Propane tanks

I have decided to make a bbq cooker out of a propane tank if I can find one of the appropriate size. A friend of mine owns a supply house, and I
believe they will have a dead one or two I can cut up and use. I was going to make a brick one in the back yard, and then a guy at my church wants me to cook up some stuff for July 18th. One on wheels would do what I need, and be available for others, too.
I know to flush, fill with water, etc, to cut it.
How about removing the mercaptan smell? Once I get it open, what should I do to kill that smell, or will heating it up with charcoal for the first time do the trick?
Electric wirebrushing? Scrubbing with some type of cleaner?
???
Steve
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I heard that Clorox works. I am sure that a good fire will also kill that smell.
i
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Bite the bullet and go buy yourself a Webber 22 1/2" [1] charcoal BBQ. You'll never look back.
They work really well, and will put big smiles on your face till your a little old man.
Had mine since the early 80's... probably used it once a week average, and it's still going strong. Replacement parts are available (but I've yet to need any).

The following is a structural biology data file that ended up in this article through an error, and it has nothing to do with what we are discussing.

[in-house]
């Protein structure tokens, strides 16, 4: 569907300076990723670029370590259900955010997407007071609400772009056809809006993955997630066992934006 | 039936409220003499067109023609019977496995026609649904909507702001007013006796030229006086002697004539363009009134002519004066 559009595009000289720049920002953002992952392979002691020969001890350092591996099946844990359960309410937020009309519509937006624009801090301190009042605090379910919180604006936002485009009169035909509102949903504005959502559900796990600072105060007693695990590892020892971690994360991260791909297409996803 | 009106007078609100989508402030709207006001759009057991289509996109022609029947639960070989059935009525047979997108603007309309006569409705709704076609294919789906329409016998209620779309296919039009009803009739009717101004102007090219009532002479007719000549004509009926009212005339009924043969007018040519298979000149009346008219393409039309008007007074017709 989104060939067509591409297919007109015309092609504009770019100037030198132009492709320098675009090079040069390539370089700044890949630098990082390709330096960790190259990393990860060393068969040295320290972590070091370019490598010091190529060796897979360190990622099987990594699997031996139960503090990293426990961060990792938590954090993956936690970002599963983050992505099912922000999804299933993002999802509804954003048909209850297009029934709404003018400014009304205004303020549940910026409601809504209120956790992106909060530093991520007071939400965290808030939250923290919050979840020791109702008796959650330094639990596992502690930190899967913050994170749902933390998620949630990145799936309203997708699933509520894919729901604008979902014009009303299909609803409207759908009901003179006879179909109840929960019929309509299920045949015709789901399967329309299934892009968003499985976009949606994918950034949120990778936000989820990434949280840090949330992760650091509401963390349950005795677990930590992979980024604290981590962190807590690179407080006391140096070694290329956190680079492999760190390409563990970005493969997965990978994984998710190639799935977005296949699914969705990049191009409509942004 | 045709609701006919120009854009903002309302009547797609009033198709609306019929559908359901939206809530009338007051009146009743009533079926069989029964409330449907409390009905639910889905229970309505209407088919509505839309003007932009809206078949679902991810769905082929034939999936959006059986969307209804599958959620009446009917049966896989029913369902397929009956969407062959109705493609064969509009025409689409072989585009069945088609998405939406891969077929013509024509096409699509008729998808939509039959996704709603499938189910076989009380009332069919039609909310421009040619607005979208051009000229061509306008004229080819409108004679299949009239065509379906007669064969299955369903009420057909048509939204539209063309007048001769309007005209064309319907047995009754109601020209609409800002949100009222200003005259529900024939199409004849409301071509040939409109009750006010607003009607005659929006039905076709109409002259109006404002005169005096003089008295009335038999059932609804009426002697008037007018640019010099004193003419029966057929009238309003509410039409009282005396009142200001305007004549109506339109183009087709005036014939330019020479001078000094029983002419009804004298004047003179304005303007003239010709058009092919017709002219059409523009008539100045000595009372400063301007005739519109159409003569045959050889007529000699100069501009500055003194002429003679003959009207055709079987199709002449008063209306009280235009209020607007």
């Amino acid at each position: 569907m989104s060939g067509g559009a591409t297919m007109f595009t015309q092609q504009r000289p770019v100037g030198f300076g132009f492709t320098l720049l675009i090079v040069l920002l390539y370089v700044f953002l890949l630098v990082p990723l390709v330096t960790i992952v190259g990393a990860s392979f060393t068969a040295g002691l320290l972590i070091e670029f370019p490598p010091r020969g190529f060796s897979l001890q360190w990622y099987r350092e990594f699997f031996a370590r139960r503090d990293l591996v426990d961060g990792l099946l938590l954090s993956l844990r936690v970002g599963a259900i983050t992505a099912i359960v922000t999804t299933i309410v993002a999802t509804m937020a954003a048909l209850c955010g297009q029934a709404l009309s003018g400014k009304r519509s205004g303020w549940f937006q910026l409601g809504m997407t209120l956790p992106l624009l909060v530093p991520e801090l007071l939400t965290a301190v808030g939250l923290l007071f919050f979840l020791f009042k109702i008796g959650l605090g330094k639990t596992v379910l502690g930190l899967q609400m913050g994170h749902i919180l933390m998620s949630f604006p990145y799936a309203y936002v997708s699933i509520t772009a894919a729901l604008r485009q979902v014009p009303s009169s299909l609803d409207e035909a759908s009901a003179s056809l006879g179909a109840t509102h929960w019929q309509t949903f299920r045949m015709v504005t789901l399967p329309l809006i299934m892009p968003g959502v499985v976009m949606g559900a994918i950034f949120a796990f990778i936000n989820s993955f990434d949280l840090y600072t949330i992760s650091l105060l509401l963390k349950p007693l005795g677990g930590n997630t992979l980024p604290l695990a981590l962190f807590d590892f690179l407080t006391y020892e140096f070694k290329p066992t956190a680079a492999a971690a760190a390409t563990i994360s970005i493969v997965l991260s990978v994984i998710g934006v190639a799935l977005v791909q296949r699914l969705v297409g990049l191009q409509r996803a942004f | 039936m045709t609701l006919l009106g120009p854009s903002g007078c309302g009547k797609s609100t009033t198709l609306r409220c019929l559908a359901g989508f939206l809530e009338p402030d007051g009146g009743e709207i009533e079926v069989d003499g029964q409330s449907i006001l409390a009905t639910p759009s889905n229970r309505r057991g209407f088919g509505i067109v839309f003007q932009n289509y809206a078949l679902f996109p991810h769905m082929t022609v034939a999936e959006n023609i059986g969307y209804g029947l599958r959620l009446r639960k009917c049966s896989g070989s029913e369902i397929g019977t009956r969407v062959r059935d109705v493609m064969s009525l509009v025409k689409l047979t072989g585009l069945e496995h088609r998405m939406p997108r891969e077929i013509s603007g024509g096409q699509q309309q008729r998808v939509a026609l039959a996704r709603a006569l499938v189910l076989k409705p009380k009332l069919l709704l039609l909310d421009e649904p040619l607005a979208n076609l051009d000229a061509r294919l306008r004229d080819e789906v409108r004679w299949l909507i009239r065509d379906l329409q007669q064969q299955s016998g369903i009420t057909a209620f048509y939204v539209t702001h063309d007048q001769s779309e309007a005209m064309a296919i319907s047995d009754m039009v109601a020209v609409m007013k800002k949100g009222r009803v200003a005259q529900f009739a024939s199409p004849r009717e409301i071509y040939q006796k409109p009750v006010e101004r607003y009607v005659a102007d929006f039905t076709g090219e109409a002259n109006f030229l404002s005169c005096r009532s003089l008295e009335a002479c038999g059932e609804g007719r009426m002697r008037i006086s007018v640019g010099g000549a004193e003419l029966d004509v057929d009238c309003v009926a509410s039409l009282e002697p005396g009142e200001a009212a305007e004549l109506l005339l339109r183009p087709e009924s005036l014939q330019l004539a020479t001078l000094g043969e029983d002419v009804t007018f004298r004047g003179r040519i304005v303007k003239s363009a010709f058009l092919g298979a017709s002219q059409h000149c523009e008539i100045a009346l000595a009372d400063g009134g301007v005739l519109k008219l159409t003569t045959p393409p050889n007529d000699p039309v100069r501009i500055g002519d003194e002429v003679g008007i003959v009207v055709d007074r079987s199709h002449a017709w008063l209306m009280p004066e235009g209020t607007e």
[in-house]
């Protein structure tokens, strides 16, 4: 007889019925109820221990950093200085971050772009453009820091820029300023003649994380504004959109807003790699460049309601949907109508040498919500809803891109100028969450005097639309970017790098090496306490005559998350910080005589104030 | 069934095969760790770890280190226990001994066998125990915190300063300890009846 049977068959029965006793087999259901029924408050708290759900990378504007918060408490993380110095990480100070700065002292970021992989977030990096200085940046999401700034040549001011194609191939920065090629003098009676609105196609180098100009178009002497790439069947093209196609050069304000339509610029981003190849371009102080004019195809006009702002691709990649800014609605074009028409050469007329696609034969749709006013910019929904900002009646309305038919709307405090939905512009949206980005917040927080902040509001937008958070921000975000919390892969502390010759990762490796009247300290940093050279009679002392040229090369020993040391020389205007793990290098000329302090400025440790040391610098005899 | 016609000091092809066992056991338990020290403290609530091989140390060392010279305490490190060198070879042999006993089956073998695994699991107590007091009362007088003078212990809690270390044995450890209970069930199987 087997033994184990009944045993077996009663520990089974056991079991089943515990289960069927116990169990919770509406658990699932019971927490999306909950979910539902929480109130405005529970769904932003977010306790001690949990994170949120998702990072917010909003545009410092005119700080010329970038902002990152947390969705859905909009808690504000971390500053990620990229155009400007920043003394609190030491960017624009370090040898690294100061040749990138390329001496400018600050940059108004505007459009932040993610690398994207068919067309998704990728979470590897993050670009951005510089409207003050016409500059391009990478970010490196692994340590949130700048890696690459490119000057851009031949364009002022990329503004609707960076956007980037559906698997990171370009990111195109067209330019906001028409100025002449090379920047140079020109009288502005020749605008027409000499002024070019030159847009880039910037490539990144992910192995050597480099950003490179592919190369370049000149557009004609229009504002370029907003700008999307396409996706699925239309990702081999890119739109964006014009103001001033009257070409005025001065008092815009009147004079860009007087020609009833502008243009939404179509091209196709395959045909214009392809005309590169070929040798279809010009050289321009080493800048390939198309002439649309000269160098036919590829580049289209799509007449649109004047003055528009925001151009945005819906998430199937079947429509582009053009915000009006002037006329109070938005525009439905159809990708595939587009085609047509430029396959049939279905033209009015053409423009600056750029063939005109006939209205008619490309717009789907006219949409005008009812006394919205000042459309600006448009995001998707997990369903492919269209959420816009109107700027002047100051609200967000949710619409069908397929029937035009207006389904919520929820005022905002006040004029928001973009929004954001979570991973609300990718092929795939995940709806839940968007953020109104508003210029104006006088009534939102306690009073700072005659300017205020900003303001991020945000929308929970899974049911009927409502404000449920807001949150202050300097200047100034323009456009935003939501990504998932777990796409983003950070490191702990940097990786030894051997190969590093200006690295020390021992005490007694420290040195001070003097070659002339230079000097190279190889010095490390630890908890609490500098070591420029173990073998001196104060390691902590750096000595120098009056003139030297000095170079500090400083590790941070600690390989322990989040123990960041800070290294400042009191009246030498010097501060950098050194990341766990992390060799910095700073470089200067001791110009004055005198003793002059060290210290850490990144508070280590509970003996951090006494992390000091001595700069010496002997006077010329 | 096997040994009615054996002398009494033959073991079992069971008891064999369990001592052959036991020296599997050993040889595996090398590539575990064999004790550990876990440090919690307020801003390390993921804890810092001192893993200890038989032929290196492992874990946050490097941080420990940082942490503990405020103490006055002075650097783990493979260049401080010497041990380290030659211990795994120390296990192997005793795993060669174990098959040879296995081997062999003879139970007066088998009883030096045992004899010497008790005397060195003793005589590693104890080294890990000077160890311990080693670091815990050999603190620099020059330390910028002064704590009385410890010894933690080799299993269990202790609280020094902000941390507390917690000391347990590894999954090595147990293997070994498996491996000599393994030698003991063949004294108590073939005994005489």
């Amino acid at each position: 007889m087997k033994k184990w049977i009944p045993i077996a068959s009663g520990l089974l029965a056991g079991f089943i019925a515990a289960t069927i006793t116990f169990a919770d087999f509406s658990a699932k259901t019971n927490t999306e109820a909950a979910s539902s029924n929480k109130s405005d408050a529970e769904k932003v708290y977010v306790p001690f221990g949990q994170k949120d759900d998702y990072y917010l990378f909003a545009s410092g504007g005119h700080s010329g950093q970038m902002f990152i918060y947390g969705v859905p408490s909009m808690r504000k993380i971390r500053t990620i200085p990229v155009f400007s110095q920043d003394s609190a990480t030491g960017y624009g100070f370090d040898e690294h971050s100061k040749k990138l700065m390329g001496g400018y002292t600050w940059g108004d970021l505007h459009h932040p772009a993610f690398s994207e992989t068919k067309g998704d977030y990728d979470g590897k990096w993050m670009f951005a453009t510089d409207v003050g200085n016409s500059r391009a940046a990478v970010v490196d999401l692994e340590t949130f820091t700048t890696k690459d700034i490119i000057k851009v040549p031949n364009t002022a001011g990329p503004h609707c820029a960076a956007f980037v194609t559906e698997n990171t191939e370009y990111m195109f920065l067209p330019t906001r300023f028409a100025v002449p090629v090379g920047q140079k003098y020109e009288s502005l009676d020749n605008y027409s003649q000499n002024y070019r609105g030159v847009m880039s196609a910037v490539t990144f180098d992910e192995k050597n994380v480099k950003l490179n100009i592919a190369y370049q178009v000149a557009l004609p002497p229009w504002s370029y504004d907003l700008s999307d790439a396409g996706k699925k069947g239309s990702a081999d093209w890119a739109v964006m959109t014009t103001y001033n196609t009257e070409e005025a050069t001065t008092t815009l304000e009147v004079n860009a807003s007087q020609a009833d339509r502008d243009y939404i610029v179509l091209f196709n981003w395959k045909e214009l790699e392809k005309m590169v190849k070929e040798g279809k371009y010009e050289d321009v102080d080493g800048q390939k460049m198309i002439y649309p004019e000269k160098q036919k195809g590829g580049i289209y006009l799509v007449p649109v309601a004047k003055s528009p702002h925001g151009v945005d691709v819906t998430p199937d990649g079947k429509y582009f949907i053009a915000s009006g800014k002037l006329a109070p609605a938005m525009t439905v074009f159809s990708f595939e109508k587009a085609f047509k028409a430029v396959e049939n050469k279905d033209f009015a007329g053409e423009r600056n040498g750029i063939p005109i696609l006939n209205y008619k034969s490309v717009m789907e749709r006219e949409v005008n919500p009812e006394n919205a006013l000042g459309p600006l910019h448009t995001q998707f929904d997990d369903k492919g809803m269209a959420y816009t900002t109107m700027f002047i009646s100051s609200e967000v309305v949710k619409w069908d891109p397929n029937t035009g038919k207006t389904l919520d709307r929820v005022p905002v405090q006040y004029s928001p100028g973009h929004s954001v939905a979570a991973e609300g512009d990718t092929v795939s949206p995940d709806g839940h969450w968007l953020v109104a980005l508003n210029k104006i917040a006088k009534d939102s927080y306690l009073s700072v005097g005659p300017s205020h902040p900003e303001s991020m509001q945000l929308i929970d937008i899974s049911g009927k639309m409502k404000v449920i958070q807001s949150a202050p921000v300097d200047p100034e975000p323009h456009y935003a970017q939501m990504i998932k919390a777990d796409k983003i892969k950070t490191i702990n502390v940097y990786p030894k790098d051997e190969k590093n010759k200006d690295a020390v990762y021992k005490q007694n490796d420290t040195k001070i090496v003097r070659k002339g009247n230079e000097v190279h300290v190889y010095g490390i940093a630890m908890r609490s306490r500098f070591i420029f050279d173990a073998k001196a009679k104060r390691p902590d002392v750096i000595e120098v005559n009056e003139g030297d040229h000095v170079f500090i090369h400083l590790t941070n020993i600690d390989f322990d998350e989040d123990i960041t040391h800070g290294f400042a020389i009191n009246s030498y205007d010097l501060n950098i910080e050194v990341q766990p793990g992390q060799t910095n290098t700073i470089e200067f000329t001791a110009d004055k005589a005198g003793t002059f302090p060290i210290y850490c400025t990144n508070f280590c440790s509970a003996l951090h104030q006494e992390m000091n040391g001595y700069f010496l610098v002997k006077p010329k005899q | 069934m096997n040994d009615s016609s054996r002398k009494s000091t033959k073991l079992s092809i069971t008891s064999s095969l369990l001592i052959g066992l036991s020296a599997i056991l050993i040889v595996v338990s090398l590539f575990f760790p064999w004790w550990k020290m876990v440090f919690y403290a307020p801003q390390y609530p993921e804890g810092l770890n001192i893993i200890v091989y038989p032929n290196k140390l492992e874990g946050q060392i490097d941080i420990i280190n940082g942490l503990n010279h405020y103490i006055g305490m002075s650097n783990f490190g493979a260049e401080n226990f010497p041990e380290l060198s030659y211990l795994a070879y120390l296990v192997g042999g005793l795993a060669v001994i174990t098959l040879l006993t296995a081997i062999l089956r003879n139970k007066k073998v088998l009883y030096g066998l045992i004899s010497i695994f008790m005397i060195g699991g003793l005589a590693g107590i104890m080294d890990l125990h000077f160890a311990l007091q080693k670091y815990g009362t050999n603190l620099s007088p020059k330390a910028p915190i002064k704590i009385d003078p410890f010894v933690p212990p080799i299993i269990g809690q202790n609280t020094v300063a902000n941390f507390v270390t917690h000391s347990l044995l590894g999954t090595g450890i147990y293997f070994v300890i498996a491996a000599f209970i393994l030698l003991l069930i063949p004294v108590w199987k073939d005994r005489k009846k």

http://www.weber.com/explore/grills/charcoal-series/one-touch-silver-22-1
(Amazon.com product link shortened) LU/ref=sr_1_4?ie=UTF8&qid40000982&sr=8-4&keywords=webber+22.5+gold
Even used from Craigs list they're great, long as the porcelain isn't chipped, there are no missing parts and corrosion/rust of legs and grates is reasonable.
They make other charcoal models with any bell/whistle imaginable... but the basic ones are more than satisfactory.
Erik
[1] If just cooking for 2 or 3, go for the 18 1/2" model.
http://www.weber.com/explore/grills/charcoal-series/one-touch-silver-18-1
(Amazon.com product link shortened) />/ ref=sr_1_3?s=lawn-garden&ie=UTF8&qid40001070&sr=1-3&keywords=webber+18 .5
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On Sun, 17 Jun 2012 13:15:46 -0700, Steve B wrote:

[snip]
It might make no difference in smell removal, but according to <http://en.wikipedia.org/wiki/Liquefied_petroleum_gas the odorant in use nowadays is ethanethiol.
Wikipedia says "In the United States, tetrahydrothiophene (thiophane) or amyl mercaptan are also approved odorants, although neither is currently being utilized." This doesn't agree with <http://www.msdshazcom.com/MSDS/E/exxon/wcd002fe.htm or <http://www.suhresgas.com/help/LP_GAS_ORORIZATION_INFO.html . The former says "Exxon, like many other propane marketers, uses ethyl mercaptan as the odorant, adding it in a ratio of 1.5 lb per 10,000 gallons of propane..." and the latter says "In order to detect presence and prevent an explosion from a buildup of propane gas, odorant (almost always ethyl mercaptan) is added to liquid LP-Gas. Ethyl mercaptan has a distinctive order and has a high odor impact. To familiarize yourself with this type of odor you can request “Scratch and Sniff” leaflets from the National Propane Gas Association..."